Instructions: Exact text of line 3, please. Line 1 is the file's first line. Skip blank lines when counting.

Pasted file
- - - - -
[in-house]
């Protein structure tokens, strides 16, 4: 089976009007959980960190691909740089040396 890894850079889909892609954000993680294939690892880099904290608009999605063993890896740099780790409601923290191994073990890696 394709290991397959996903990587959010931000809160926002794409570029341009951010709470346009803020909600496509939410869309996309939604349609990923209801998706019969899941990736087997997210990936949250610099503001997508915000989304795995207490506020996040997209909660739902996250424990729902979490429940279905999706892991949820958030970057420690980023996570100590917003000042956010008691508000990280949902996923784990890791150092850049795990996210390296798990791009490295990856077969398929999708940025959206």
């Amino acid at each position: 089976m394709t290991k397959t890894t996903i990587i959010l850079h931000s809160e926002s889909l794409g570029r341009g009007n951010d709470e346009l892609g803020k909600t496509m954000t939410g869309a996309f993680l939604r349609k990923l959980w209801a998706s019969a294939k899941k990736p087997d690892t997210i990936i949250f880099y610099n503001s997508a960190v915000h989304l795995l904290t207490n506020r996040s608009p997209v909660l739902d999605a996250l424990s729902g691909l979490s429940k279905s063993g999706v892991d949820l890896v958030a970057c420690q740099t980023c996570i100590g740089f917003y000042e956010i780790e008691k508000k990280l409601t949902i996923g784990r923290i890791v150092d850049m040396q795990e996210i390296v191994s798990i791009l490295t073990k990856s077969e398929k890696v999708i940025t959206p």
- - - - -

């Amino acid at each position: 089976m394709t290991k397959t890894t996903i990587i959010l850079h931000s809160e926002s889909l794409g570029r341009g009007n951010d709470e346009l892609g803020k909600t496509m954000t939410g869309a996309f993680l939604r349609k990923l959980w209801a998706s019969a294939k899941k990736p087997d690892t997210i990936i949250f880099y610099n503001s997508a960190v915000h989304l795995l904290t207490n506020r996040s608009p997209v909660l739902d999605a996250l424990s729902g691909l979490s429940k279905s063993g999706v892991d949820l890896v958030a970057c420690q740099t980023c996570i100590g740089f917003y000042e956010i780790e008691k508000k990280l409601t949902i996923g784990r923290i890791v150092d850049m040396q795990e996210i390296v191994s798990i791009l490295t073990k990856s077969e398929k890696v999708i940025t959206p």